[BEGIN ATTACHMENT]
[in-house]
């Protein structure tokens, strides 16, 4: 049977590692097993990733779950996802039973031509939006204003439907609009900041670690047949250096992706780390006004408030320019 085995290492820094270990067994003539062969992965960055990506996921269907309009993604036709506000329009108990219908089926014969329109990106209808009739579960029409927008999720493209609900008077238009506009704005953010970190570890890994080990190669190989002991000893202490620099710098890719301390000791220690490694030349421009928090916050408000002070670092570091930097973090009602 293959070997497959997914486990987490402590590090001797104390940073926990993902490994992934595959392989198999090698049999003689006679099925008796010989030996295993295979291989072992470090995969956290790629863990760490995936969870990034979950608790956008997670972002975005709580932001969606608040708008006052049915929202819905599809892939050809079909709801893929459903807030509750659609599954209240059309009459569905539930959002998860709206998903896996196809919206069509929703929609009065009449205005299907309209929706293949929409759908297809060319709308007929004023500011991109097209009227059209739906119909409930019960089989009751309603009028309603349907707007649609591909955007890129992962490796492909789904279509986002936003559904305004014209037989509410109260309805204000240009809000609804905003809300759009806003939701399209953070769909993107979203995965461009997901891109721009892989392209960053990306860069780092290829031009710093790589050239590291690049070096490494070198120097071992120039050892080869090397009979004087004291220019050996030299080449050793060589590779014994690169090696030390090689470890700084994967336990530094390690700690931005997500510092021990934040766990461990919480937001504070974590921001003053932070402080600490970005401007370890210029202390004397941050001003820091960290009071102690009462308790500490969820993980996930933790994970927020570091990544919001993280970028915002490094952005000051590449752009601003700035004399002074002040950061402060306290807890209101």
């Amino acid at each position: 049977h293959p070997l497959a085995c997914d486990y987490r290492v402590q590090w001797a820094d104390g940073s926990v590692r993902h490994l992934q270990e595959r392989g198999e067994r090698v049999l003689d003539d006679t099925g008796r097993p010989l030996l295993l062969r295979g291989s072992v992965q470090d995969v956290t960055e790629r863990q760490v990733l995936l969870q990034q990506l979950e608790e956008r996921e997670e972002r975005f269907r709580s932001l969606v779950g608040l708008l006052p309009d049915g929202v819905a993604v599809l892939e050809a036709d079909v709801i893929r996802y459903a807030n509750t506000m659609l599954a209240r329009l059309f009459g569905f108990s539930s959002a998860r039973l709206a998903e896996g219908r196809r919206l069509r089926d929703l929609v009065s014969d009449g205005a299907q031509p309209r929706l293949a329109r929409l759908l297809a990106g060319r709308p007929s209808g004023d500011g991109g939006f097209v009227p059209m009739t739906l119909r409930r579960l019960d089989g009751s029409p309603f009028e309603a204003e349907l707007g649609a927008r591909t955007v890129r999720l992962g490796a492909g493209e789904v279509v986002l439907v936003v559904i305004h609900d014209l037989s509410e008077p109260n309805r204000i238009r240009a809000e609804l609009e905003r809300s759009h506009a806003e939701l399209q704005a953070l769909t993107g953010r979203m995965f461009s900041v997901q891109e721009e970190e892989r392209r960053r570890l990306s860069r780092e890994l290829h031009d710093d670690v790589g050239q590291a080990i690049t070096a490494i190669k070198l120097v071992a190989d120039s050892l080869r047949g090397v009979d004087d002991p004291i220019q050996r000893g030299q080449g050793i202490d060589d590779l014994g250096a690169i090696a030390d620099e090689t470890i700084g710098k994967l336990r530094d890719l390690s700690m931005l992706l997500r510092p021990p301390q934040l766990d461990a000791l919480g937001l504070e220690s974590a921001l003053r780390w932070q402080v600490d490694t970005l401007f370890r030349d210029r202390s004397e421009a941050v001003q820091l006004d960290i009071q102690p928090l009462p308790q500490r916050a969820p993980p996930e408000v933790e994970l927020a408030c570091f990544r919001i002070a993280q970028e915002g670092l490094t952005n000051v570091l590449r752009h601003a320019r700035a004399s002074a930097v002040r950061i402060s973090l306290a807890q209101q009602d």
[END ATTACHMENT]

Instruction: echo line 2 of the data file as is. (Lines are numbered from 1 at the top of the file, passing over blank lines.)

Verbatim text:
């Protein structure tokens, strides 16, 4: 049977590692097993990733779950996802039973031509939006204003439907609009900041670690047949250096992706780390006004408030320019 085995290492820094270990067994003539062969992965960055990506996921269907309009993604036709506000329009108990219908089926014969329109990106209808009739579960029409927008999720493209609900008077238009506009704005953010970190570890890994080990190669190989002991000893202490620099710098890719301390000791220690490694030349421009928090916050408000002070670092570091930097973090009602 293959070997497959997914486990987490402590590090001797104390940073926990993902490994992934595959392989198999090698049999003689006679099925008796010989030996295993295979291989072992470090995969956290790629863990760490995936969870990034979950608790956008997670972002975005709580932001969606608040708008006052049915929202819905599809892939050809079909709801893929459903807030509750659609599954209240059309009459569905539930959002998860709206998903896996196809919206069509929703929609009065009449205005299907309209929706293949929409759908297809060319709308007929004023500011991109097209009227059209739906119909409930019960089989009751309603009028309603349907707007649609591909955007890129992962490796492909789904279509986002936003559904305004014209037989509410109260309805204000240009809000609804905003809300759009806003939701399209953070769909993107979203995965461009997901891109721009892989392209960053990306860069780092290829031009710093790589050239590291690049070096490494070198120097071992120039050892080869090397009979004087004291220019050996030299080449050793060589590779014994690169090696030390090689470890700084994967336990530094390690700690931005997500510092021990934040766990461990919480937001504070974590921001003053932070402080600490970005401007370890210029202390004397941050001003820091960290009071102690009462308790500490969820993980996930933790994970927020570091990544919001993280970028915002490094952005000051590449752009601003700035004399002074002040950061402060306290807890209101």